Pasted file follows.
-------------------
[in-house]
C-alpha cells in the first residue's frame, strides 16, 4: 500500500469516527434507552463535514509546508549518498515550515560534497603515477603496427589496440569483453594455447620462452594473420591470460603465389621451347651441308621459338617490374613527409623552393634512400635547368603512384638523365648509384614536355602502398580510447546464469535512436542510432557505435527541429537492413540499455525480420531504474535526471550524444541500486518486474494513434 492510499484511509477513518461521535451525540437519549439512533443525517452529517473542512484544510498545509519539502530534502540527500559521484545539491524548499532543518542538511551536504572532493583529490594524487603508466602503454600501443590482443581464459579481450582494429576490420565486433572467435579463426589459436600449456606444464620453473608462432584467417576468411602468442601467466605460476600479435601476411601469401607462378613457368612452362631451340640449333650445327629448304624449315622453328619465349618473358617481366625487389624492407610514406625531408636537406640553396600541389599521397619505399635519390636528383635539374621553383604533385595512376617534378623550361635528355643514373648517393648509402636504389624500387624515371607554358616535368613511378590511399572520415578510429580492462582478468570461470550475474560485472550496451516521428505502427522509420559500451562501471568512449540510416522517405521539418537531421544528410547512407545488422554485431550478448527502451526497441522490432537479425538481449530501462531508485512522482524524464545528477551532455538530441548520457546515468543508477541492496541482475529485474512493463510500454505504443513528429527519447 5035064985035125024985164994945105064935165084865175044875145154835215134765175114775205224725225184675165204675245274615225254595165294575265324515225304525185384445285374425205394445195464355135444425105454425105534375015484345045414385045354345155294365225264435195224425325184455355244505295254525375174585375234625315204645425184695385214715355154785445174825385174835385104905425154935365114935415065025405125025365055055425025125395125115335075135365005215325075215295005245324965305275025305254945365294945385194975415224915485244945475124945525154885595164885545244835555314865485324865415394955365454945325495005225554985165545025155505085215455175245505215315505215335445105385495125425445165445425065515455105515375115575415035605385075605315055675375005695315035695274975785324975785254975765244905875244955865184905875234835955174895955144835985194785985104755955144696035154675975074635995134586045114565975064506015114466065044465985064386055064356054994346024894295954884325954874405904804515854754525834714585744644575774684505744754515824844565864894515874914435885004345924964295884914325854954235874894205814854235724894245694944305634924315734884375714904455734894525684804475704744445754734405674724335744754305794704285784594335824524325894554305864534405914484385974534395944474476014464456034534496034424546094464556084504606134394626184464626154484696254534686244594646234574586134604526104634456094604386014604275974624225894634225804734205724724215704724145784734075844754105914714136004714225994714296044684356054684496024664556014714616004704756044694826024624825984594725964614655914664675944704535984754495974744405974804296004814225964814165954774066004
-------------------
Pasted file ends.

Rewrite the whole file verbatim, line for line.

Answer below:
[in-house]
C-alpha cells in the first residue's frame, strides 16, 4: 500500500469516527434507552463535514509546508549518498515550515560534497603515477603496427589496440569483453594455447620462452594473420591470460603465389621451347651441308621459338617490374613527409623552393634512400635547368603512384638523365648509384614536355602502398580510447546464469535512436542510432557505435527541429537492413540499455525480420531504474535526471550524444541500486518486474494513434 492510499484511509477513518461521535451525540437519549439512533443525517452529517473542512484544510498545509519539502530534502540527500559521484545539491524548499532543518542538511551536504572532493583529490594524487603508466602503454600501443590482443581464459579481450582494429576490420565486433572467435579463426589459436600449456606444464620453473608462432584467417576468411602468442601467466605460476600479435601476411601469401607462378613457368612452362631451340640449333650445327629448304624449315622453328619465349618473358617481366625487389624492407610514406625531408636537406640553396600541389599521397619505399635519390636528383635539374621553383604533385595512376617534378623550361635528355643514373648517393648509402636504389624500387624515371607554358616535368613511378590511399572520415578510429580492462582478468570461470550475474560485472550496451516521428505502427522509420559500451562501471568512449540510416522517405521539418537531421544528410547512407545488422554485431550478448527502451526497441522490432537479425538481449530501462531508485512522482524524464545528477551532455538530441548520457546515468543508477541492496541482475529485474512493463510500454505504443513528429527519447 5035064985035125024985164994945105064935165084865175044875145154835215134765175114775205224725225184675165204675245274615225254595165294575265324515225304525185384445285374425205394445195464355135444425105454425105534375015484345045414385045354345155294365225264435195224425325184455355244505295254525375174585375234625315204645425184695385214715355154785445174825385174835385104905425154935365114935415065025405125025365055055425025125395125115335075135365005215325075215295005245324965305275025305254945365294945385194975415224915485244945475124945525154885595164885545244835555314865485324865415394955365454945325495005225554985165545025155505085215455175245505215315505215335445105385495125425445165445425065515455105515375115575415035605385075605315055675375005695315035695274975785324975785254975765244905875244955865184905875234835955174895955144835985194785985104755955144696035154675975074635995134586045114565975064506015114466065044465985064386055064356054994346024894295954884325954874405904804515854754525834714585744644575774684505744754515824844565864894515874914435885004345924964295884914325854954235874894205814854235724894245694944305634924315734884375714904455734894525684804475704744445754734405674724335744754305794704285784594335824524325894554305864534405914484385974534395944474476014464456034534496034424546094464556084504606134394626184464626154484696254534686244594646234574586134604526104634456094604386014604275974624225894634225804734205724724215704724145784734075844754105914714136004714225994714296044684356054684496024664556014714616004704756044694826024624825984594725964614655914664675944704535984754495974744405974804296004814225964814165954774066004